New DoD Web Site Features Deployment Health Issue Studies
By Gerry J. Gilmore
American Forces Press Service
WASHINGTON, March 31, 2006 A new Defense Department Web site that debuts April 3 will feature government-funded scientific studies of medical issues experienced by military members during deployments, a contractor involved with the project said here today.
The DeployMed ResearchLINK site will initially contain 1991 Gulf War-related medical research that's been compiled by government researchers, Dr. Francis L. O'Donnell, a physician and DoD medical consultant, said. Around June, additional medical information gathered from Operations Enduring and Iraqi Freedom will be added.
The site contains "information that you really can't find anywhere else about what's going on within not only DoD, but also the (Veterans Administration) and Health and Human Services that is research about the health aspects of military deployments," O'Donnell said.
The new site is a merger of DeployMed and Medsearch, two sites sponsored by DoD Force Health Protection and Readiness.
The new Web site eventually will offer a cornucopia of medical research drawn from military deployments, O'Donnell said, such as Gulf War Illness, mental health issues and servicemembers' exposure to leishmaniasis, a curable parasitic infection caused by sand fly bites.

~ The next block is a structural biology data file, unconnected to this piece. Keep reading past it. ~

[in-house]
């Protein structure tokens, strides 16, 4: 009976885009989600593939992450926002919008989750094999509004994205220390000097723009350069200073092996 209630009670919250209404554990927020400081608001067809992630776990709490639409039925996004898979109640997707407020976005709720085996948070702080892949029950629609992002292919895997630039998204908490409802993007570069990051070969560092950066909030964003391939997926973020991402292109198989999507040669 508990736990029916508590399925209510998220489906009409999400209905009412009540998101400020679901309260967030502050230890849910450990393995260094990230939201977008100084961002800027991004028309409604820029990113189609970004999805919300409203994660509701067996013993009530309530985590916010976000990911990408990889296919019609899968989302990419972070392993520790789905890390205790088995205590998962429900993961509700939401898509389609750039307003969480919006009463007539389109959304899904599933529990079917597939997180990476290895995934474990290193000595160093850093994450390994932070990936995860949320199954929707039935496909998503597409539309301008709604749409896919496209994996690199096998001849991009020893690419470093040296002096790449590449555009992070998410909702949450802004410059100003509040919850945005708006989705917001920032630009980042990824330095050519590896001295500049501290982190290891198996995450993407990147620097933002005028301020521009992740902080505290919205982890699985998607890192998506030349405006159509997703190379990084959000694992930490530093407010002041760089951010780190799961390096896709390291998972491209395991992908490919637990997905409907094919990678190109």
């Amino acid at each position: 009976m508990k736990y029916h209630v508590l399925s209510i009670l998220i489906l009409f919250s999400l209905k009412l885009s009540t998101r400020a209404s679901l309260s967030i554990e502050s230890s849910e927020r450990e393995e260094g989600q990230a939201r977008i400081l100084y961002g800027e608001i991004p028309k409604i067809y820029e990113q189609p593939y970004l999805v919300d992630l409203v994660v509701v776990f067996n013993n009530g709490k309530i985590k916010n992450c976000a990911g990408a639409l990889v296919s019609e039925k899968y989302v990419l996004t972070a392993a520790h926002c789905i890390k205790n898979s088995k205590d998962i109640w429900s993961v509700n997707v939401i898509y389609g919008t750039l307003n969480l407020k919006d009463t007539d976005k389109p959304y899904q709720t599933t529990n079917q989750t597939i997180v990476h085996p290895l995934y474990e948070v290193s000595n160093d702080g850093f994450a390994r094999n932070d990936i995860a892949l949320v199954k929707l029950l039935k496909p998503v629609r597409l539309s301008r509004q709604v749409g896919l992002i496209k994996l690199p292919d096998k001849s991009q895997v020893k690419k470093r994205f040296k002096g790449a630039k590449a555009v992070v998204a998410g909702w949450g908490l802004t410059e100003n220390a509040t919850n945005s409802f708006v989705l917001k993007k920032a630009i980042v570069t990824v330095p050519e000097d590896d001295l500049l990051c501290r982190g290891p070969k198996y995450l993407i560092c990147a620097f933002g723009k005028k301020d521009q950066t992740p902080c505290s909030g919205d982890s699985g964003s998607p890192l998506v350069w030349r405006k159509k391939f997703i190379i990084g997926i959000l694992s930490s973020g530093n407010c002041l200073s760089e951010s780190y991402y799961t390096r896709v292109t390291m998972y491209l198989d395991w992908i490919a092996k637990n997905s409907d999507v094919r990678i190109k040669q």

Leishmaniasis is brought on by one-celled creatures that can enter the human blood stream, but is usually evidenced by skin sores, said O'Donnell, an infectious disease specialist. The disease can be successfully treated with antibiotics, and if left untreated the infection eventually will heal on its own accord, O'Donnell said.
U.S. servicemembers during the Gulf War experienced about 32 cases of leishmaniasis, he said, and more than 1,000 U.S. military members who've served in Afghanistan, Iraq and other Middle Eastern theaters of operation have contracted leishmaniasis over the past few years.
"In the Gulf War, we were mostly in Saudi Arabia and Kuwait and just a short period of time in southern Iraq," O'Donnell said in explaining the increase in leishmaniasis cases among U.S. servicemembers. "This time around we're all over Iraq, and the disease is really much more common in Iraq than it is in Saudi Arabia and Kuwait," O'Donnell said.